For any new Dylan album, though, the most significant factor has to be the songs he’s come up with.  For the most part, as on recent albums, it ranges from Chicago blues, to country ballads to rock ‘n’ roll, but there are variations – Scarlet Town is as swampy as a six-foot alligator, while Tin Angel is a barely sung folk ballad over an ominous bass riff.

Lyrically, the earlier songs on the album are fairly direct (well, direct for Dylan, that is) and play about with his old habit of setting up clich├ęs only to explode them in our faces.  I’m searching for phrases to sing your praises he warbles at the beginning of Soon After Midnight, but this isn’t some dumb romantic song.  His “date with the Fairy Queen” is on night-time streets full of whores, death and vengeance – Two-timing Slim, who’s ever heard of him? I’ll drag his corpse through the mud.

Dylan has said that he wanted to make a religious album, but it didn’t turn out that way, and religious imagery haunts many of these songs.  You went and lost your lovely head for a drink of wine and a crust of bread (from Narrow Way) suggests the Christian Eucharist, as does Man cannot live by bread alone, I pay in blood, but not my own (from Pay In Blood).  This is a long way, though, from the straightforward religion of the late 70s/early 80s, and the references are both uncomfortable and ambiguous.  Is the blood he pays in the blood of Christ, or the blood of other people – victims of war, perhaps?  Or both?  Maybe, in the end, that’s distinction isn’t what the song’s about, and you can take it whichever way you like.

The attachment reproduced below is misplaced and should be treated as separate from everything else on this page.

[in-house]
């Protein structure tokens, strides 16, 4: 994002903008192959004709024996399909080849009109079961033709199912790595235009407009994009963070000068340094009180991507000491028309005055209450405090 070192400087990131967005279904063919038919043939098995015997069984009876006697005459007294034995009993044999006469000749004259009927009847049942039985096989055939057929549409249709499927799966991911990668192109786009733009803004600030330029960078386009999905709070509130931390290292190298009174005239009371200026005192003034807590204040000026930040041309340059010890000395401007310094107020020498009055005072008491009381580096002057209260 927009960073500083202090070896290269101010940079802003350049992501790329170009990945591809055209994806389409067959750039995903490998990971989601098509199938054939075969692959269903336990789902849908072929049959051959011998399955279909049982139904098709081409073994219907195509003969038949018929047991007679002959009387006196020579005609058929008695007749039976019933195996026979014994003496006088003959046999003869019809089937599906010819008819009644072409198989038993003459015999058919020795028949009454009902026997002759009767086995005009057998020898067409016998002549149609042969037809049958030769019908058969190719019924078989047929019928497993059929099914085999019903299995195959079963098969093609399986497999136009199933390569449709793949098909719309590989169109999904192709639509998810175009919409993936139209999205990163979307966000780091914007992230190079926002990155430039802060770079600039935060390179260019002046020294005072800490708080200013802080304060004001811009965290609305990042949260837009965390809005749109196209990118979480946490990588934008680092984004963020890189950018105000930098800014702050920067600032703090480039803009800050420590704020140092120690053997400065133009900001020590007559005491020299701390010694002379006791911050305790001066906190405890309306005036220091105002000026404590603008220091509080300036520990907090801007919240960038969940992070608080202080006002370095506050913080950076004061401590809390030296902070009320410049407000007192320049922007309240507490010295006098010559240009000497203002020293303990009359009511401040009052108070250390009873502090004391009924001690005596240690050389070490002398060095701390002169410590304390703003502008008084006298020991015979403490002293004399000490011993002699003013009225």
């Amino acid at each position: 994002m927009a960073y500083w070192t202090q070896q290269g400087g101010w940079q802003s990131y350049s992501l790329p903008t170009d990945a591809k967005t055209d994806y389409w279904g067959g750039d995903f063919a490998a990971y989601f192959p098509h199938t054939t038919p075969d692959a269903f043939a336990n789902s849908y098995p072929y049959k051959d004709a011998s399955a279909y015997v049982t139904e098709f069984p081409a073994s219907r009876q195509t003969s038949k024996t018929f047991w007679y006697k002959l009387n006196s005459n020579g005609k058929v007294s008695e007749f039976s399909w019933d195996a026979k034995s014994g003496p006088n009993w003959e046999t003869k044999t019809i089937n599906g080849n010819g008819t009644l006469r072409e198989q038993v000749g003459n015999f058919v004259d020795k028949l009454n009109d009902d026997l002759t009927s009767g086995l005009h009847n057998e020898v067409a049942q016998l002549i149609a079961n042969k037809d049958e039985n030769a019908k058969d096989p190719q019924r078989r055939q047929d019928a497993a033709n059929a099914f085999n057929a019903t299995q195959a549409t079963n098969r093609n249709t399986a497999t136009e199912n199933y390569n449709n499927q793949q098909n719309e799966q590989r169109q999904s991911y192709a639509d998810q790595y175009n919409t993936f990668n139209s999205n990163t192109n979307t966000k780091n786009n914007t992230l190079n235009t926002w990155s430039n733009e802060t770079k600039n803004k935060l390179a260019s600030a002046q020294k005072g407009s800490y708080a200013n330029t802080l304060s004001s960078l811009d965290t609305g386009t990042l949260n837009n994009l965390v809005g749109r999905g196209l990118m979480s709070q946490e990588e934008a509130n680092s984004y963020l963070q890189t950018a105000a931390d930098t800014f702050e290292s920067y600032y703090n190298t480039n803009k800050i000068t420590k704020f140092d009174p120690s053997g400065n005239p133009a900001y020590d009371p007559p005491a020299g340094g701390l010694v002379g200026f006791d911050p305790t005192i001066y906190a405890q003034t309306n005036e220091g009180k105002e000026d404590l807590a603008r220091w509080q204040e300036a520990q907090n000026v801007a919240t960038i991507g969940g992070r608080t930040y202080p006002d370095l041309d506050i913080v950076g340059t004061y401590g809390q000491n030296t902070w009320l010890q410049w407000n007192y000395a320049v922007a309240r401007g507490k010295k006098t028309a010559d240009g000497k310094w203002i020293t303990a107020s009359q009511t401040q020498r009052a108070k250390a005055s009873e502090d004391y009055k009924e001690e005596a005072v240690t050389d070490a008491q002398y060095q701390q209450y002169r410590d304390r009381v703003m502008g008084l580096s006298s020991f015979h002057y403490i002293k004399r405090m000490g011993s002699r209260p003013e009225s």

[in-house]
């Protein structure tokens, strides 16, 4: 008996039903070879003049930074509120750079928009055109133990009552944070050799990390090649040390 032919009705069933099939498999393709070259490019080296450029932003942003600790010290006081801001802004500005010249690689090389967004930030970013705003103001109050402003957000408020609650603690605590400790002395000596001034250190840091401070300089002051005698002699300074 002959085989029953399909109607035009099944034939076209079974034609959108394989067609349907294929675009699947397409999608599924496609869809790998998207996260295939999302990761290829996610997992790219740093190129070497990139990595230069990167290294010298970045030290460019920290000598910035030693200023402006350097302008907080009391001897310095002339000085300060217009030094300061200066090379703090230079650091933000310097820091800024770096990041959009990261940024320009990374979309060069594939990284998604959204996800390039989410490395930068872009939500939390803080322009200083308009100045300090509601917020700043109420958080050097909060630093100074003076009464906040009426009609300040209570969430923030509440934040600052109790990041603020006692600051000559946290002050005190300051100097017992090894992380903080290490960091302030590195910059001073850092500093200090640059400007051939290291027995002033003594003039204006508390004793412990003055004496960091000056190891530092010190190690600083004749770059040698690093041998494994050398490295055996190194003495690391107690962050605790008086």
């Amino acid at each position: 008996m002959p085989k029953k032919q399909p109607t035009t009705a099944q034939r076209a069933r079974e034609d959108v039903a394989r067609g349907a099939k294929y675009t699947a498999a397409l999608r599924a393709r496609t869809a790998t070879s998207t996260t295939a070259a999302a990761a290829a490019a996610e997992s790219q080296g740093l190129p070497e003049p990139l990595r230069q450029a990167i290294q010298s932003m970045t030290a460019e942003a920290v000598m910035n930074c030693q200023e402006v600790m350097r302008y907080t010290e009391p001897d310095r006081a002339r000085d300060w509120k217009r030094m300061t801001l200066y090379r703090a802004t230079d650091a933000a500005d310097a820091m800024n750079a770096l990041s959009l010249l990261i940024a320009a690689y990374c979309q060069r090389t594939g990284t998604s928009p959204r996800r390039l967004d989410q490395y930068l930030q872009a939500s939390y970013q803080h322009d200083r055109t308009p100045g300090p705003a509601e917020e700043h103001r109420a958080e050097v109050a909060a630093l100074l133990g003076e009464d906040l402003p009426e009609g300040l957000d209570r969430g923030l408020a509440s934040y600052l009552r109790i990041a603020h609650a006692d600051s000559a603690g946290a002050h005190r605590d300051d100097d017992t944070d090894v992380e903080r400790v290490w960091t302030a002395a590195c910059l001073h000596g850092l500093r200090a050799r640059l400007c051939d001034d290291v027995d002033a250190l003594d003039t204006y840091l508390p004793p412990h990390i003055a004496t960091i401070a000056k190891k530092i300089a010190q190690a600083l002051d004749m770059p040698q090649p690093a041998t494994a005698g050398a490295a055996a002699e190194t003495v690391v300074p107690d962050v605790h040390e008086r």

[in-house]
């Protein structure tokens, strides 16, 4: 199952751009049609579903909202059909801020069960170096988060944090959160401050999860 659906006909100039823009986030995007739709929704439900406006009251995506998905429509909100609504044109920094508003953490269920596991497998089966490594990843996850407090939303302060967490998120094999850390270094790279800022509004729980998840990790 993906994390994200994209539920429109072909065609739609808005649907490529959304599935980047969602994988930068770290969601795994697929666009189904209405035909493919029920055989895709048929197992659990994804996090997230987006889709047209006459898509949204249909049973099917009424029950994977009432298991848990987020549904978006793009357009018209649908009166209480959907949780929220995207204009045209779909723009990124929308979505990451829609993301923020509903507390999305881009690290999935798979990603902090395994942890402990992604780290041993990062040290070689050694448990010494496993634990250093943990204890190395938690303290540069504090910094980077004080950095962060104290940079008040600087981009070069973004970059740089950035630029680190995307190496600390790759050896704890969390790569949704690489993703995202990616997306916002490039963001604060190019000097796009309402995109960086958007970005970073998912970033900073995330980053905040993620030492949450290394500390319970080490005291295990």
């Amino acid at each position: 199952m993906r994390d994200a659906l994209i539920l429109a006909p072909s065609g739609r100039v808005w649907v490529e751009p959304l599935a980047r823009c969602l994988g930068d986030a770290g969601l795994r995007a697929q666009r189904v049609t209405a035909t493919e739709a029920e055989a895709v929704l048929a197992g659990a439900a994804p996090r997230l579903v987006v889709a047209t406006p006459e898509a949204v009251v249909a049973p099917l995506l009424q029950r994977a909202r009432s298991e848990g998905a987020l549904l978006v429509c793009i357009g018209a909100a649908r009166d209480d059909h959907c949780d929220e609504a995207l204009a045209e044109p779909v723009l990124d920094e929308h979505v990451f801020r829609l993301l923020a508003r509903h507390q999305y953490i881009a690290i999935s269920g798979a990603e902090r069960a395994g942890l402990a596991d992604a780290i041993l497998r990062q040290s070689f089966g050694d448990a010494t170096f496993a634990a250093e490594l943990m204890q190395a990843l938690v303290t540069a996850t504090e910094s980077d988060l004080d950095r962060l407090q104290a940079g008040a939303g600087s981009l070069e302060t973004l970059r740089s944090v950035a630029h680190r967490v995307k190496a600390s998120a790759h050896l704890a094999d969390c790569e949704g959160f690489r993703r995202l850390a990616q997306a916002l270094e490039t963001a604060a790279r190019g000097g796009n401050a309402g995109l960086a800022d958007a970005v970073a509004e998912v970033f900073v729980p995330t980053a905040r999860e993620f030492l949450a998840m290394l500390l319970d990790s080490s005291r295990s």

The later songs are more oblique.  Scarlet Town begins with the opening line of the traditional ballad Barbara Allen, but then goes its own way into a nightmare vision of life in Sodom and Gomorrah where you fight your father’s foes... You fight ‘em on high and you fight ‘em down in, you fight ‘em with whiskey, morphine and gin.

Tin Angel also begins as if it’s going to be a traditional ballad (Black Jack Davey in this case) but soon veers off into what could perhaps best be described as the lovechild of Isis and The Man in the Long Black Coat, but far darker and more vicious than either.  This Tin Angel couldn’t be further from the gentle song of the same name on Joni Mitchell’s Clouds – and, since Mitchell criticised Dylan for plagiary a few years back, maybe the choice of title isn’t an accident.